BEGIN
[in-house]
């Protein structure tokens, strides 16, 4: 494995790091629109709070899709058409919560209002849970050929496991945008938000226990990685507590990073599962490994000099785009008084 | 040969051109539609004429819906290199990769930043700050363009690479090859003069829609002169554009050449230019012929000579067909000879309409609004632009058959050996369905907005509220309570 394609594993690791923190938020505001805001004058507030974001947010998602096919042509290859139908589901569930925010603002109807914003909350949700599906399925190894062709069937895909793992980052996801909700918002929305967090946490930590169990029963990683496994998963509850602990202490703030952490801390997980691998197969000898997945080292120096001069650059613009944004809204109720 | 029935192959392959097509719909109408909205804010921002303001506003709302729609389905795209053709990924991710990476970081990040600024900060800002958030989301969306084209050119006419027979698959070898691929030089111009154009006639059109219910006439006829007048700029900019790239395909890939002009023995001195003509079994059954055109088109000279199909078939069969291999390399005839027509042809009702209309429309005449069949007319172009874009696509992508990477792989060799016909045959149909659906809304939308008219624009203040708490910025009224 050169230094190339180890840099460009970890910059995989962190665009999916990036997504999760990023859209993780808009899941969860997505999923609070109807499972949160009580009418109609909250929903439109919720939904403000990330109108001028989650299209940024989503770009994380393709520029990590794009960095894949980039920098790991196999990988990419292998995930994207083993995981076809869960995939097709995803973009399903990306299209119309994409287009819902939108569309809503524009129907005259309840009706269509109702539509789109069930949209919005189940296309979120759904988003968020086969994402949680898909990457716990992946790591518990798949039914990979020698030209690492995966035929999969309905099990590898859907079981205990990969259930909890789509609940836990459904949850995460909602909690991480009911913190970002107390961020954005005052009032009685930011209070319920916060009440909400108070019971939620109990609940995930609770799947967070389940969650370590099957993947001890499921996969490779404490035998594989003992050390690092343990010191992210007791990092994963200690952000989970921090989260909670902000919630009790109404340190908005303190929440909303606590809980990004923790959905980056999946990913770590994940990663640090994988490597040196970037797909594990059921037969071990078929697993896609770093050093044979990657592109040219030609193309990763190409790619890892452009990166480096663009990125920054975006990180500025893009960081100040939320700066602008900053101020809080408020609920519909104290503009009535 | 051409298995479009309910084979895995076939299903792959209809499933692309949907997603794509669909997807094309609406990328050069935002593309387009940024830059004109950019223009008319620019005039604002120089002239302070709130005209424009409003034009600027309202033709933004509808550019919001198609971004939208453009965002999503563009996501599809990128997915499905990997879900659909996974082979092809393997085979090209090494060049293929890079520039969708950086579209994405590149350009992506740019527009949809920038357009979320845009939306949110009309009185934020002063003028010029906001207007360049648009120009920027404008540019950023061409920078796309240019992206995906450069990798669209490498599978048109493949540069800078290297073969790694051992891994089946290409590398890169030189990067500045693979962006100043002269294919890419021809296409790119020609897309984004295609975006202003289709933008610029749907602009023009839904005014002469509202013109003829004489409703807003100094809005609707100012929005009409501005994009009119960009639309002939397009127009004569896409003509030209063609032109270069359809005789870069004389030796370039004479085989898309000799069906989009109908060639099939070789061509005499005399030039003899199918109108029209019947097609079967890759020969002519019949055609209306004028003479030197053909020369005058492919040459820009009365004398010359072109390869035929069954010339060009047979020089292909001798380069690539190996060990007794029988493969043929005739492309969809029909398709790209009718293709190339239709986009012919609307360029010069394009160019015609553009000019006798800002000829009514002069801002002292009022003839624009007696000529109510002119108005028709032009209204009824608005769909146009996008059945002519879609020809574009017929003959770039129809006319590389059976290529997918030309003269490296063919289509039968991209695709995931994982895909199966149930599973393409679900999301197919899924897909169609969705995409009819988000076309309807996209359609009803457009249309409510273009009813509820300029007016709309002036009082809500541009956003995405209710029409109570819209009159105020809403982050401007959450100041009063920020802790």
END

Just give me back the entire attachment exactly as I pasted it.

[in-house]
């Protein structure tokens, strides 16, 4: 494995790091629109709070899709058409919560209002849970050929496991945008938000226990990685507590990073599962490994000099785009008084 | 040969051109539609004429819906290199990769930043700050363009690479090859003069829609002169554009050449230019012929000579067909000879309409609004632009058959050996369905907005509220309570 394609594993690791923190938020505001805001004058507030974001947010998602096919042509290859139908589901569930925010603002109807914003909350949700599906399925190894062709069937895909793992980052996801909700918002929305967090946490930590169990029963990683496994998963509850602990202490703030952490801390997980691998197969000898997945080292120096001069650059613009944004809204109720 | 029935192959392959097509719909109408909205804010921002303001506003709302729609389905795209053709990924991710990476970081990040600024900060800002958030989301969306084209050119006419027979698959070898691929030089111009154009006639059109219910006439006829007048700029900019790239395909890939002009023995001195003509079994059954055109088109000279199909078939069969291999390399005839027509042809009702209309429309005449069949007319172009874009696509992508990477792989060799016909045959149909659906809304939308008219624009203040708490910025009224 050169230094190339180890840099460009970890910059995989962190665009999916990036997504999760990023859209993780808009899941969860997505999923609070109807499972949160009580009418109609909250929903439109919720939904403000990330109108001028989650299209940024989503770009994380393709520029990590794009960095894949980039920098790991196999990988990419292998995930994207083993995981076809869960995939097709995803973009399903990306299209119309994409287009819902939108569309809503524009129907005259309840009706269509109702539509789109069930949209919005189940296309979120759904988003968020086969994402949680898909990457716990992946790591518990798949039914990979020698030209690492995966035929999969309905099990590898859907079981205990990969259930909890789509609940836990459904949850995460909602909690991480009911913190970002107390961020954005005052009032009685930011209070319920916060009440909400108070019971939620109990609940995930609770799947967070389940969650370590099957993947001890499921996969490779404490035998594989003992050390690092343990010191992210007791990092994963200690952000989970921090989260909670902000919630009790109404340190908005303190929440909303606590809980990004923790959905980056999946990913770590994940990663640090994988490597040196970037797909594990059921037969071990078929697993896609770093050093044979990657592109040219030609193309990763190409790619890892452009990166480096663009990125920054975006990180500025893009960081100040939320700066602008900053101020809080408020609920519909104290503009009535 | 051409298995479009309910084979895995076939299903792959209809499933692309949907997603794509669909997807094309609406990328050069935002593309387009940024830059004109950019223009008319620019005039604002120089002239302070709130005209424009409003034009600027309202033709933004509808550019919001198609971004939208453009965002999503563009996501599809990128997915499905990997879900659909996974082979092809393997085979090209090494060049293929890079520039969708950086579209994405590149350009992506740019527009949809920038357009979320845009939306949110009309009185934020002063003028010029906001207007360049648009120009920027404008540019950023061409920078796309240019992206995906450069990798669209490498599978048109493949540069800078290297073969790694051992891994089946290409590398890169030189990067500045693979962006100043002269294919890419021809296409790119020609897309984004295609975006202003289709933008610029749907602009023009839904005014002469509202013109003829004489409703807003100094809005609707100012929005009409501005994009009119960009639309002939397009127009004569896409003509030209063609032109270069359809005789870069004389030796370039004479085989898309000799069906989009109908060639099939070789061509005499005399030039003899199918109108029209019947097609079967890759020969002519019949055609209306004028003479030197053909020369005058492919040459820009009365004398010359072109390869035929069954010339060009047979020089292909001798380069690539190996060990007794029988493969043929005739492309969809029909398709790209009718293709190339239709986009012919609307360029010069394009160019015609553009000019006798800002000829009514002069801002002292009022003839624009007696000529109510002119108005028709032009209204009824608005769909146009996008059945002519879609020809574009017929003959770039129809006319590389059976290529997918030309003269490296063919289509039968991209695709995931994982895909199966149930599973393409679900999301197919899924897909169609969705995409009819988000076309309807996209359609009803457009249309409510273009009813509820300029007016709309002036009082809500541009956003995405209710029409109570819209009159105020809403982050401007959450100041009063920020802790």